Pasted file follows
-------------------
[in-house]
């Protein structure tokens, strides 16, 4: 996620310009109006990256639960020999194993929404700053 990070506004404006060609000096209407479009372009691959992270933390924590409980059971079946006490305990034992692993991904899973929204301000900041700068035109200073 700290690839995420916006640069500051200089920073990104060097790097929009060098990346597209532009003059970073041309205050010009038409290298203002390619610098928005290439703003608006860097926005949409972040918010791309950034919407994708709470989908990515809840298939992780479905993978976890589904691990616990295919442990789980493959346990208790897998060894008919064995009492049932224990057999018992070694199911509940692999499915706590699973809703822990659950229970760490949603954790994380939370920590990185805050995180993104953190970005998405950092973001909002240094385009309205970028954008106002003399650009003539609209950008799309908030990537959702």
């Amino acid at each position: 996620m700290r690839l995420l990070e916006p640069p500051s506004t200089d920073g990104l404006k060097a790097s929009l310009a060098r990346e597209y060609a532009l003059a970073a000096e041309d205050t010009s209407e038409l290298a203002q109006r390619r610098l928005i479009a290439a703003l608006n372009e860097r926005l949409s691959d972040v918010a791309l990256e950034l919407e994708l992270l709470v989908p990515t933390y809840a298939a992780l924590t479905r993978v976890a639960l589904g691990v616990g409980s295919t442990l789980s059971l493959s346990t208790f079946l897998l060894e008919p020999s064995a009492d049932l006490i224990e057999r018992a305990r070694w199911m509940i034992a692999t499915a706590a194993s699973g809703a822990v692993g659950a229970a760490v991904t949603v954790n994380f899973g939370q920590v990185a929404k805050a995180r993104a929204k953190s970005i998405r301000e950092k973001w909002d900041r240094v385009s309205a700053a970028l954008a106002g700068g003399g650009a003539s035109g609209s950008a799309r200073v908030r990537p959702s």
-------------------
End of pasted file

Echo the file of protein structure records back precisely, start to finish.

[in-house]
């Protein structure tokens, strides 16, 4: 996620310009109006990256639960020999194993929404700053 990070506004404006060609000096209407479009372009691959992270933390924590409980059971079946006490305990034992692993991904899973929204301000900041700068035109200073 700290690839995420916006640069500051200089920073990104060097790097929009060098990346597209532009003059970073041309205050010009038409290298203002390619610098928005290439703003608006860097926005949409972040918010791309950034919407994708709470989908990515809840298939992780479905993978976890589904691990616990295919442990789980493959346990208790897998060894008919064995009492049932224990057999018992070694199911509940692999499915706590699973809703822990659950229970760490949603954790994380939370920590990185805050995180993104953190970005998405950092973001909002240094385009309205970028954008106002003399650009003539609209950008799309908030990537959702």
């Amino acid at each position: 996620m700290r690839l995420l990070e916006p640069p500051s506004t200089d920073g990104l404006k060097a790097s929009l310009a060098r990346e597209y060609a532009l003059a970073a000096e041309d205050t010009s209407e038409l290298a203002q109006r390619r610098l928005i479009a290439a703003l608006n372009e860097r926005l949409s691959d972040v918010a791309l990256e950034l919407e994708l992270l709470v989908p990515t933390y809840a298939a992780l924590t479905r993978v976890a639960l589904g691990v616990g409980s295919t442990l789980s059971l493959s346990t208790f079946l897998l060894e008919p020999s064995a009492d049932l006490i224990e057999r018992a305990r070694w199911m509940i034992a692999t499915a706590a194993s699973g809703a822990v692993g659950a229970a760490v991904t949603v954790n994380f899973g939370q920590v990185a929404k805050a995180r993104a929204k953190s970005i998405r301000e950092k973001w909002d900041r240094v385009s309205a700053a970028l954008a106002g700068g003399g650009a003539s035109g609209s950008a799309r200073v908030r990537p959702s």